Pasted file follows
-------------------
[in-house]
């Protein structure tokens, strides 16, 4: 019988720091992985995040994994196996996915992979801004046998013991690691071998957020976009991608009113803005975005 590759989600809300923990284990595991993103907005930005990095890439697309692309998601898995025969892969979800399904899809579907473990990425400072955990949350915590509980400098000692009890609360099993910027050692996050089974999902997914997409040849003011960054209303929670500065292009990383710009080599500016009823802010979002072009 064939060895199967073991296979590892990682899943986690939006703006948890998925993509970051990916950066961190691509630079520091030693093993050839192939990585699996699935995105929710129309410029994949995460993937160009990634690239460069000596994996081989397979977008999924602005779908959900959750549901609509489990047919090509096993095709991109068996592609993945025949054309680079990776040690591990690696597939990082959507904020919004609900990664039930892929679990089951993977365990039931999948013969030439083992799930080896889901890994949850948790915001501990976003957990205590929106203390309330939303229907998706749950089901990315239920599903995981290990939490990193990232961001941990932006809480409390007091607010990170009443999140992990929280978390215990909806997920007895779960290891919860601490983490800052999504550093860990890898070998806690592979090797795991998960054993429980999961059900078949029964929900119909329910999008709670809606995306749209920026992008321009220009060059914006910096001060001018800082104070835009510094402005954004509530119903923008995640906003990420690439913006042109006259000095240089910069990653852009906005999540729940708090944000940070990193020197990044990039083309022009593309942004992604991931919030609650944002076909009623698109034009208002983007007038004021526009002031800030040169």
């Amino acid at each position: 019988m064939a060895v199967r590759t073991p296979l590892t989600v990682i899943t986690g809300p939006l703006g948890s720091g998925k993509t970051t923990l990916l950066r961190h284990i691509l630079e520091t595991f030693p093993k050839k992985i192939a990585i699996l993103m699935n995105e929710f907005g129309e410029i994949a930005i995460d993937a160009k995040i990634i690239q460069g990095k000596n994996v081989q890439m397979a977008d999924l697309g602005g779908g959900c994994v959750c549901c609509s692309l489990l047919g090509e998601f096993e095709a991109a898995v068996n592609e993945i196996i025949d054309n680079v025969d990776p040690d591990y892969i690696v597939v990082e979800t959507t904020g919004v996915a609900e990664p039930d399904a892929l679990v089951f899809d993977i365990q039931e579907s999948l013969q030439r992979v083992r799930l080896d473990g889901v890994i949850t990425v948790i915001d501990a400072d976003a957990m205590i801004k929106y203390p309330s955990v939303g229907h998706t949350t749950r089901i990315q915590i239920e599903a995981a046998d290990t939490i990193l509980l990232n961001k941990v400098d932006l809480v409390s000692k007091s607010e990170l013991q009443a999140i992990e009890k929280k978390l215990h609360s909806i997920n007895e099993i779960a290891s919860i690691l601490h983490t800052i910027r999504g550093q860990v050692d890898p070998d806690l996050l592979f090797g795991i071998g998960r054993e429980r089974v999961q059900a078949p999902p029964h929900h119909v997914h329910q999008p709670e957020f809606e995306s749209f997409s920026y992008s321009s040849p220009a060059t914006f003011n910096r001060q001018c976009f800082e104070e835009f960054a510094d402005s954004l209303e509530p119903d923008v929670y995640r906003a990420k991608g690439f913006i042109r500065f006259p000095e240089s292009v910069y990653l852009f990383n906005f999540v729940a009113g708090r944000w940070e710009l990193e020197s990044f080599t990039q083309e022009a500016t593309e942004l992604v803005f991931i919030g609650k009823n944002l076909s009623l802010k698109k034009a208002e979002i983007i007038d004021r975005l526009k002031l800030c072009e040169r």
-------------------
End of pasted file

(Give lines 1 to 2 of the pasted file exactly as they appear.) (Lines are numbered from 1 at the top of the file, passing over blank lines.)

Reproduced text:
[in-house]
């Protein structure tokens, strides 16, 4: 019988720091992985995040994994196996996915992979801004046998013991690691071998957020976009991608009113803005975005 590759989600809300923990284990595991993103907005930005990095890439697309692309998601898995025969892969979800399904899809579907473990990425400072955990949350915590509980400098000692009890609360099993910027050692996050089974999902997914997409040849003011960054209303929670500065292009990383710009080599500016009823802010979002072009 064939060895199967073991296979590892990682899943986690939006703006948890998925993509970051990916950066961190691509630079520091030693093993050839192939990585699996699935995105929710129309410029994949995460993937160009990634690239460069000596994996081989397979977008999924602005779908959900959750549901609509489990047919090509096993095709991109068996592609993945025949054309680079990776040690591990690696597939990082959507904020919004609900990664039930892929679990089951993977365990039931999948013969030439083992799930080896889901890994949850948790915001501990976003957990205590929106203390309330939303229907998706749950089901990315239920599903995981290990939490990193990232961001941990932006809480409390007091607010990170009443999140992990929280978390215990909806997920007895779960290891919860601490983490800052999504550093860990890898070998806690592979090797795991998960054993429980999961059900078949029964929900119909329910999008709670809606995306749209920026992008321009220009060059914006910096001060001018800082104070835009510094402005954004509530119903923008995640906003990420690439913006042109006259000095240089910069990653852009906005999540729940708090944000940070990193020197990044990039083309022009593309942004992604991931919030609650944002076909009623698109034009208002983007007038004021526009002031800030040169």